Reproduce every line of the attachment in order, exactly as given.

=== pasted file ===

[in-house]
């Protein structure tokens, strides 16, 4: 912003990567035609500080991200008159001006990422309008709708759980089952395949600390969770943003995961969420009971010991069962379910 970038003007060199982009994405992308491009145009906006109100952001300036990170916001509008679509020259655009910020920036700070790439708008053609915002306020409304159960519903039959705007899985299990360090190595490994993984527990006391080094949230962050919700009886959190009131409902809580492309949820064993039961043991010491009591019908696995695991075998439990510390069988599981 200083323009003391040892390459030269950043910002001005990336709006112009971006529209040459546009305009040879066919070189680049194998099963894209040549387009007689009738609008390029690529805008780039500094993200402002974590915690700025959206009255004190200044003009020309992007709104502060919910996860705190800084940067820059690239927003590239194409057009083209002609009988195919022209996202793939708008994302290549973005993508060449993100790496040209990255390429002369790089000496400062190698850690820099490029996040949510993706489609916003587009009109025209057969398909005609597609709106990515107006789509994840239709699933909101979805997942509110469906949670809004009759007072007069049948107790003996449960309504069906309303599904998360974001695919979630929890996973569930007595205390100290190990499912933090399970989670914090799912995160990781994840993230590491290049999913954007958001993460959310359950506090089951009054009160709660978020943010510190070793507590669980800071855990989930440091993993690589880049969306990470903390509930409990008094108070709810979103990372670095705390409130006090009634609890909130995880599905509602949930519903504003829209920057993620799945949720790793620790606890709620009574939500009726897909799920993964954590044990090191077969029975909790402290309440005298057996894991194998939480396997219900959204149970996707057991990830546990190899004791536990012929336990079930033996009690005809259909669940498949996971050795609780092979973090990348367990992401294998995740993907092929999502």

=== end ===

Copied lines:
[in-house]
């Protein structure tokens, strides 16, 4: 912003990567035609500080991200008159001006990422309008709708759980089952395949600390969770943003995961969420009971010991069962379910 970038003007060199982009994405992308491009145009906006109100952001300036990170916001509008679509020259655009910020920036700070790439708008053609915002306020409304159960519903039959705007899985299990360090190595490994993984527990006391080094949230962050919700009886959190009131409902809580492309949820064993039961043991010491009591019908696995695991075998439990510390069988599981 200083323009003391040892390459030269950043910002001005990336709006112009971006529209040459546009305009040879066919070189680049194998099963894209040549387009007689009738609008390029690529805008780039500094993200402002974590915690700025959206009255004190200044003009020309992007709104502060919910996860705190800084940067820059690239927003590239194409057009083209002609009988195919022209996202793939708008994302290549973005993508060449993100790496040209990255390429002369790089000496400062190698850690820099490029996040949510993706489609916003587009009109025209057969398909005609597609709106990515107006789509994840239709699933909101979805997942509110469906949670809004009759007072007069049948107790003996449960309504069906309303599904998360974001695919979630929890996973569930007595205390100290190990499912933090399970989670914090799912995160990781994840993230590491290049999913954007958001993460959310359950506090089951009054009160709660978020943010510190070793507590669980800071855990989930440091993993690589880049969306990470903390509930409990008094108070709810979103990372670095705390409130006090009634609890909130995880599905509602949930519903504003829209920057993620799945949720790793620790606890709620009574939500009726897909799920993964954590044990090191077969029975909790402290309440005298057996894991194998939480396997219900959204149970996707057991990830546990190899004791536990012929336990079930033996009690005809259909669940498949996971050795609780092979973090990348367990992401294998995740993907092929999502």